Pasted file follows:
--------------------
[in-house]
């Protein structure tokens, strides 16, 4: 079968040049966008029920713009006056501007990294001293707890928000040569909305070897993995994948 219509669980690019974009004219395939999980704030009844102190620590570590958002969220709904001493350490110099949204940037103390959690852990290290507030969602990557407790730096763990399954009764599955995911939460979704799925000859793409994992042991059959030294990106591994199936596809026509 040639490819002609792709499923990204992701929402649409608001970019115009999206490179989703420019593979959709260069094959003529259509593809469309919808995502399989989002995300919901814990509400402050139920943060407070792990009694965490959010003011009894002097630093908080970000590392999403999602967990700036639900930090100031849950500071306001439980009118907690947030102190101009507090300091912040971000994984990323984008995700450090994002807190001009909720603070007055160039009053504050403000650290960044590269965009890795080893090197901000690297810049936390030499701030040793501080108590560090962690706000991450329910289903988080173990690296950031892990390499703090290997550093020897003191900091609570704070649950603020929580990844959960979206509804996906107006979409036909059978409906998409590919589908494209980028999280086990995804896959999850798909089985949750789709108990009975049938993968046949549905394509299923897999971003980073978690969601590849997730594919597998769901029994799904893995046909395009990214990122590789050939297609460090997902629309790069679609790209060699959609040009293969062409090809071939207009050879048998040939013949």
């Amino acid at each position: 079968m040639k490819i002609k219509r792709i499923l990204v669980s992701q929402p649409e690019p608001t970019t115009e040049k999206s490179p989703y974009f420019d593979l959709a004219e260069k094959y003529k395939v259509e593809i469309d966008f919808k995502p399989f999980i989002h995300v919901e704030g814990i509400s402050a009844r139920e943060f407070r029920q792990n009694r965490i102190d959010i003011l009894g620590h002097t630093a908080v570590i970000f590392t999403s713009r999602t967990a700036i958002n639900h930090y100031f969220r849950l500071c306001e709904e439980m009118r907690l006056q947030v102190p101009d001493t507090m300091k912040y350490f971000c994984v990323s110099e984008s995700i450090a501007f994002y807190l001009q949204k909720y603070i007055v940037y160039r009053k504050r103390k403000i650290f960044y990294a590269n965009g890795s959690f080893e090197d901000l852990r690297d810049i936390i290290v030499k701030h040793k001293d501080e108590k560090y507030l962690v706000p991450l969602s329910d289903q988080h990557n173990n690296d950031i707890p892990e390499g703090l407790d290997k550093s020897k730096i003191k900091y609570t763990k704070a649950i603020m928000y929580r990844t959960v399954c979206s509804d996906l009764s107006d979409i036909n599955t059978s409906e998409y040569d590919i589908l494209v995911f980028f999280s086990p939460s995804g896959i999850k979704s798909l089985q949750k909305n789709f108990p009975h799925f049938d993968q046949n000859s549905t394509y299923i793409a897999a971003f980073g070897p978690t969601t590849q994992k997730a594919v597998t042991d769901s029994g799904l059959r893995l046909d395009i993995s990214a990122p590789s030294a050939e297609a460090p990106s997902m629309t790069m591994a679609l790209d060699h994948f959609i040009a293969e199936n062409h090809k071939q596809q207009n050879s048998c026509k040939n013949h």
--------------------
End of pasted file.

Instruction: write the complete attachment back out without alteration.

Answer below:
[in-house]
């Protein structure tokens, strides 16, 4: 079968040049966008029920713009006056501007990294001293707890928000040569909305070897993995994948 219509669980690019974009004219395939999980704030009844102190620590570590958002969220709904001493350490110099949204940037103390959690852990290290507030969602990557407790730096763990399954009764599955995911939460979704799925000859793409994992042991059959030294990106591994199936596809026509 040639490819002609792709499923990204992701929402649409608001970019115009999206490179989703420019593979959709260069094959003529259509593809469309919808995502399989989002995300919901814990509400402050139920943060407070792990009694965490959010003011009894002097630093908080970000590392999403999602967990700036639900930090100031849950500071306001439980009118907690947030102190101009507090300091912040971000994984990323984008995700450090994002807190001009909720603070007055160039009053504050403000650290960044590269965009890795080893090197901000690297810049936390030499701030040793501080108590560090962690706000991450329910289903988080173990690296950031892990390499703090290997550093020897003191900091609570704070649950603020929580990844959960979206509804996906107006979409036909059978409906998409590919589908494209980028999280086990995804896959999850798909089985949750789709108990009975049938993968046949549905394509299923897999971003980073978690969601590849997730594919597998769901029994799904893995046909395009990214990122590789050939297609460090997902629309790069679609790209060699959609040009293969062409090809071939207009050879048998040939013949």
């Amino acid at each position: 079968m040639k490819i002609k219509r792709i499923l990204v669980s992701q929402p649409e690019p608001t970019t115009e040049k999206s490179p989703y974009f420019d593979l959709a004219e260069k094959y003529k395939v259509e593809i469309d966008f919808k995502p399989f999980i989002h995300v919901e704030g814990i509400s402050a009844r139920e943060f407070r029920q792990n009694r965490i102190d959010i003011l009894g620590h002097t630093a908080v570590i970000f590392t999403s713009r999602t967990a700036i958002n639900h930090y100031f969220r849950l500071c306001e709904e439980m009118r907690l006056q947030v102190p101009d001493t507090m300091k912040y350490f971000c994984v990323s110099e984008s995700i450090a501007f994002y807190l001009q949204k909720y603070i007055v940037y160039r009053k504050r103390k403000i650290f960044y990294a590269n965009g890795s959690f080893e090197d901000l852990r690297d810049i936390i290290v030499k701030h040793k001293d501080e108590k560090y507030l962690v706000p991450l969602s329910d289903q988080h990557n173990n690296d950031i707890p892990e390499g703090l407790d290997k550093s020897k730096i003191k900091y609570t763990k704070a649950i603020m928000y929580r990844t959960v399954c979206s509804d996906l009764s107006d979409i036909n599955t059978s409906e998409y040569d590919i589908l494209v995911f980028f999280s086990p939460s995804g896959i999850k979704s798909l089985q949750k909305n789709f108990p009975h799925f049938d993968q046949n000859s549905t394509y299923i793409a897999a971003f980073g070897p978690t969601t590849q994992k997730a594919v597998t042991d769901s029994g799904l059959r893995l046909d395009i993995s990214a990122p590789s030294a050939e297609a460090p990106s997902m629309t790069m591994a679609l790209d060699h994948f959609i040009a293969e199936n062409h090809k071939q596809q207009n050879s048998c026509k040939n013949h």